MARY REICHARD, HOST: It’s The World and Everything in It from member-supported WORLD Radio. Today is Tuesday, April 10th. Good morning, I’m Mary Reichard.
NICK EICHER, HOST: And I’m Nick Eicher. In recent years Puerto Rico has produced a series of depressing headlines. As we mentioned a moment ago, it has mountains of debt. But also antiquated infrastructure, major damage from Hurricanes Irma and Maria. And a brain drain as the island’s young people flee to places where their prospects are brighter.
REICHARD: Many conservative analysts are particularly hard on public sector unions—like those representing teachers. On a recent Saturday, about 100 Puerto Rican public school teachers from across the island staged a demonstration outside the country’s capitol building.
AUDIO: Protest chanting
EICHER: It was no surprise to learn these teachers came to protest charter schools, something they see as detrimental to education. But one teacher spoke of a different sort of fear. WORLD Radio’s Susan Olasky has our story.
SUSAN OLASKY, REPORTER: AUDIO: Protest nat sound
Puerto Ricans are proud of their history and culture. Evidence of that history is everywhere in Old San Juan. Historical monuments stand guard in public plazas. Well-preserved forts and elaborate cathedrals testify to the city’s former power and riches.
Puerto Ricans still love their island, despite the weight of all its problems, as I learned at a recent teacher protest.
AUDIO: Protest nat sound
Under a brilliant blue sky, teachers and children circled and chanted outside government buildings. Most wore yellow or powder blue T-shirts. They carried banners demanding in Spanish No private escuelas. And NO privatization. A gray-haired woman clanged a cowbell to set the beat.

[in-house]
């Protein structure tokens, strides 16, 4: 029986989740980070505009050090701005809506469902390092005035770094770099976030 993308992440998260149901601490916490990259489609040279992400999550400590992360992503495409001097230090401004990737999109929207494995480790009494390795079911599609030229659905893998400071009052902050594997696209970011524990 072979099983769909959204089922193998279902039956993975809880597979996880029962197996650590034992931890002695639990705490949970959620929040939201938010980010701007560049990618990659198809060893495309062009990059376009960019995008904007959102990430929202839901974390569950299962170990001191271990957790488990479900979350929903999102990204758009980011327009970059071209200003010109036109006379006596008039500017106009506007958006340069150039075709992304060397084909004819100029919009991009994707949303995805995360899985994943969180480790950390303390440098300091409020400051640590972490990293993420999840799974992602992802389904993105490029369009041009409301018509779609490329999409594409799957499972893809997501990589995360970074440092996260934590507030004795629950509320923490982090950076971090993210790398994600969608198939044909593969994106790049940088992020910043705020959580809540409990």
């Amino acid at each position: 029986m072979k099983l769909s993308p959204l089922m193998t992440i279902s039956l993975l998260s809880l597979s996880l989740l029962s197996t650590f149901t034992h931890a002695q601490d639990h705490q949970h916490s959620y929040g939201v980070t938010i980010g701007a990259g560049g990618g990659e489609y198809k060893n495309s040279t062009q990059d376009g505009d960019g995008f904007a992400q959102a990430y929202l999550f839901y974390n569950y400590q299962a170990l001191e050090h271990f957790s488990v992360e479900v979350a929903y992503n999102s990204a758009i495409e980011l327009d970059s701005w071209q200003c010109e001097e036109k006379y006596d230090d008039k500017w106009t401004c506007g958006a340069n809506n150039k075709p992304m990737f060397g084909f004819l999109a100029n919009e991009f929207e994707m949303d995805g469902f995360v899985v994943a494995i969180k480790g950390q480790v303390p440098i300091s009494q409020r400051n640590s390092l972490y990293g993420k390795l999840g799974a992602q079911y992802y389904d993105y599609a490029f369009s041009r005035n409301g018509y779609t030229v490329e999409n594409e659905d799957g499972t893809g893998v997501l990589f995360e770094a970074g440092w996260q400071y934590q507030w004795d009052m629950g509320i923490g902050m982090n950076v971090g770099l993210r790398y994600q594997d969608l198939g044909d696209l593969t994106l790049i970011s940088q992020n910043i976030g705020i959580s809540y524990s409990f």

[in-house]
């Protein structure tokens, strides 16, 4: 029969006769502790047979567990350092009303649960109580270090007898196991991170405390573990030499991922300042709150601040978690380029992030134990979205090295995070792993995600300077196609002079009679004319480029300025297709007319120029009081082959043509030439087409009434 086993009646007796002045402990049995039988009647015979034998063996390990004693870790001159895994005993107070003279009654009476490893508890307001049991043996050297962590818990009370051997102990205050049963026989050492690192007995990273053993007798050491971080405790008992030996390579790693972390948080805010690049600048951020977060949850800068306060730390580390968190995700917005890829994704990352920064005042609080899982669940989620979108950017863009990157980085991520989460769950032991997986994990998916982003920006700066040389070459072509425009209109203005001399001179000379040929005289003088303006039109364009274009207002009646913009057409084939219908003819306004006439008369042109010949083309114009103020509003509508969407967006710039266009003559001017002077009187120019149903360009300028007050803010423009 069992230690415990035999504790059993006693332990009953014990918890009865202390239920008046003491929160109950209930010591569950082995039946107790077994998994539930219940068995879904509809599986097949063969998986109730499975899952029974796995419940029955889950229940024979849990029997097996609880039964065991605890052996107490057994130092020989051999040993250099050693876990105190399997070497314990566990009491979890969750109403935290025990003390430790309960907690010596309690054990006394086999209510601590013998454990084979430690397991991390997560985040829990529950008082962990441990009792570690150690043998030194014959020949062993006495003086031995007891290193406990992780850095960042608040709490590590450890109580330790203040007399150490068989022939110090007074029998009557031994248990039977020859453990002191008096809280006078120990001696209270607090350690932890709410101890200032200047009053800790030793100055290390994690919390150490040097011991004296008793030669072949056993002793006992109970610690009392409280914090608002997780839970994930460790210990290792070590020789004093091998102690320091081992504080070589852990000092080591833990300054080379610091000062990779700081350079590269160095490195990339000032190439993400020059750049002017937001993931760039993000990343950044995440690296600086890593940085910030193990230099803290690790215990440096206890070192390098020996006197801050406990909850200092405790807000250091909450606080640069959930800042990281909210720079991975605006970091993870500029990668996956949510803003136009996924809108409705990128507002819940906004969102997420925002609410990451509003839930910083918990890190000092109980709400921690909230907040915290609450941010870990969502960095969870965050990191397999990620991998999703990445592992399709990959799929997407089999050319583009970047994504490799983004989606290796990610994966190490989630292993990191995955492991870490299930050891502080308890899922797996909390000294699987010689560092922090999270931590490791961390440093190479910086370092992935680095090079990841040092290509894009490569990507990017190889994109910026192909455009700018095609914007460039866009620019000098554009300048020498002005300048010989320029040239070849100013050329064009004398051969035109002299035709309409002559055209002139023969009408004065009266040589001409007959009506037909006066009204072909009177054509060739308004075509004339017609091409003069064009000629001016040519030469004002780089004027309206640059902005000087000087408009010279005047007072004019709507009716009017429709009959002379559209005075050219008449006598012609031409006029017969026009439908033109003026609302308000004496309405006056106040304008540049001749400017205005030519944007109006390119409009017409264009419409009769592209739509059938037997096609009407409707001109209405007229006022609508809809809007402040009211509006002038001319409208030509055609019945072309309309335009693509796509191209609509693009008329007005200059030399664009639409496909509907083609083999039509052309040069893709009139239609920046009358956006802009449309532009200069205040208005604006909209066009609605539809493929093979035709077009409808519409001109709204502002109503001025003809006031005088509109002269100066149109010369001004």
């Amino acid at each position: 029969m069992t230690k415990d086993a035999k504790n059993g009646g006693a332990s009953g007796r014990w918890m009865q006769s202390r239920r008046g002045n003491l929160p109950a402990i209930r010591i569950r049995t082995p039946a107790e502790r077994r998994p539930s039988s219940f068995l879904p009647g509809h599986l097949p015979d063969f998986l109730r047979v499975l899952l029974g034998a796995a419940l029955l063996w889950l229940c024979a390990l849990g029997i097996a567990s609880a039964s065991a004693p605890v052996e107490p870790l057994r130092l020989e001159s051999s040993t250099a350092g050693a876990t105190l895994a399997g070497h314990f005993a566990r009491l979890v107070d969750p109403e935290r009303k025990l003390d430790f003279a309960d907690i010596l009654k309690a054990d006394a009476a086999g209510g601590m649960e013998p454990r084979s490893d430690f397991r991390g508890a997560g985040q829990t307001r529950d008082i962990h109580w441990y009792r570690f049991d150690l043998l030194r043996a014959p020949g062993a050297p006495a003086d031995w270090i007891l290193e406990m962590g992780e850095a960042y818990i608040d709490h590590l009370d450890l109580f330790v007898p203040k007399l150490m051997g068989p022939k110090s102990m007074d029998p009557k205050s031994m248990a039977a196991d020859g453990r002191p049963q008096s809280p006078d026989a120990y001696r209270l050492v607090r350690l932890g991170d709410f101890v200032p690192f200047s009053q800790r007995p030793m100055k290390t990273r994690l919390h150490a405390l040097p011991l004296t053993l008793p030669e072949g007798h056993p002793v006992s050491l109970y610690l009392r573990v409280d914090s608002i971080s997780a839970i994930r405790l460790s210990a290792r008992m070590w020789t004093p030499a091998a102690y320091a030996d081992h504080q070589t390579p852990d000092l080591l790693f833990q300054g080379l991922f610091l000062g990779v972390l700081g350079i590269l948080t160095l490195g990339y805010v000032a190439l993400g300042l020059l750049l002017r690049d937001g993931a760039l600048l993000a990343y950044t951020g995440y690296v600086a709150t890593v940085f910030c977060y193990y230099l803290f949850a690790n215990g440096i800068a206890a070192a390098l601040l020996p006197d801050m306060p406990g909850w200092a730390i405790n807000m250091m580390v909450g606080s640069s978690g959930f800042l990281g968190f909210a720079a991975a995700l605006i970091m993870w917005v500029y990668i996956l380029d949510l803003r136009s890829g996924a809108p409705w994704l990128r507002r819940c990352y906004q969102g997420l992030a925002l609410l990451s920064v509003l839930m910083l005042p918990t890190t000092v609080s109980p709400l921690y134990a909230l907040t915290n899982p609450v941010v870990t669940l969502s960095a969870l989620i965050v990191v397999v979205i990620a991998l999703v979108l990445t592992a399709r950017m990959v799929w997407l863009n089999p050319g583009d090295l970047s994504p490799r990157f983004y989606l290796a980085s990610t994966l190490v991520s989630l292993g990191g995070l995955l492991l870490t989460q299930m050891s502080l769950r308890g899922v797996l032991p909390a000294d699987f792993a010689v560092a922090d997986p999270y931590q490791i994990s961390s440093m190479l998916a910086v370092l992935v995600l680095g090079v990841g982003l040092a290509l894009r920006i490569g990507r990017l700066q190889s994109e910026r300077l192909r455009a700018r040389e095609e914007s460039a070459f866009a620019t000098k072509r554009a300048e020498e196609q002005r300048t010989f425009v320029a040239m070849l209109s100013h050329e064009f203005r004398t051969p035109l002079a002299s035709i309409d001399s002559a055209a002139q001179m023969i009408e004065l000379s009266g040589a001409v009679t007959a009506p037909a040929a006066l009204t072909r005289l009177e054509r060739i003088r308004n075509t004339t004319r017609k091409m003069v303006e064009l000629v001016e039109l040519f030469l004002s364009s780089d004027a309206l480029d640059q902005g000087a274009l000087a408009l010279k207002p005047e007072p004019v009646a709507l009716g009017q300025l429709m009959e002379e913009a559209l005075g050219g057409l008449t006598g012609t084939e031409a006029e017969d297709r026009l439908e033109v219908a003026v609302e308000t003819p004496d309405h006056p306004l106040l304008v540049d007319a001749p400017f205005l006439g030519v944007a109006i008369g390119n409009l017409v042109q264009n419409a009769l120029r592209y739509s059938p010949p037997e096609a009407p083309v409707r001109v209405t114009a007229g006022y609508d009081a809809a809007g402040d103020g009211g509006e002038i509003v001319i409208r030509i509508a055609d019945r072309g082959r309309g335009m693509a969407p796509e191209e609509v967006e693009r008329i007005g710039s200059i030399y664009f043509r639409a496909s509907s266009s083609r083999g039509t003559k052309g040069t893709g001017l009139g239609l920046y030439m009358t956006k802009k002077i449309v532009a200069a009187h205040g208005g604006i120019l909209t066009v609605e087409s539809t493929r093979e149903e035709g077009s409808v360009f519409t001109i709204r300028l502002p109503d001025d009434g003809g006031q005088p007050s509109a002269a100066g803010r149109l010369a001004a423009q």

I looked for someone to explain what the protest was about. People pointed me to a middle-aged woman who was taking a break from the marching and chanting.
AUDIO: The teachers of the island, we are against the charter schools because it is the privatization of the education of the country.
Although she wouldn’t give me her name, she said she comes from the northeast corner of the island and has a son and daughter living in the States. She’s worried about the future of Puerto Rico. And worried about a plan to eliminate 7,000 teaching jobs.
AUDIO: That’s not fair.
She frets that Puerto Ricans who remain on the island are losing control of it.
AUDIO: There are us, we stay here. we have to fight for what is ours. Some people don’t understand it. They says we like to buy things that are not important, but this is important. This is important. The privatization, they are going to sell our land —our land—to those others, to Chinese to people from outside. It’s not fair.
Yes, she said the Chinese. She says leaders don’t talk about it, but everyone knows Chinese investors are buying up land on the island.
Her evidence—a proposal to teach Mandarin in the the public schools.
AUDIO: They are going to teach Mandarin in public schools. We are supposed to be bilingual, but not everyone can speak English.
That sounds kind of crack pot, but she was serious. A little research shows that Puerto Rican officials hosted 150 Chinese investors last year—and China’s biggest law firm has set up shop in San Juan.
Plans are underway for a $200 million Chinese theme park meant to attract well-heeled Chinese tourists. The teacher says that explains the need for Mandarin.
AUDIO: Yes (laugh) Why? It’s absurd. But Why. Because some Chinese people are going to buy land.
And here’s the fear. With Chinese investment will come Chinese control.
AUDIO: Arecibo, one of the cities of the island, it is said that some Chinese people are investing there. Okay, that’s why people are learning Mandarin, because when they build hotels, we’re going to be slaves there.
As I got ready to leave, the protesters had changed their chant.
AUDIO: They are talking about Mandarin. They are saying that the schools will be ruined if they teach Mandarin.
Puerto Rico’s future will depend on smart politicians who take seriously the island’s major financial problems. And also take seriously people’s fear—that the culture they love is for sale to the highest bidder.
For WORLD Radio, I’m Susan Olasky reporting from San Juan, Puerto Rico.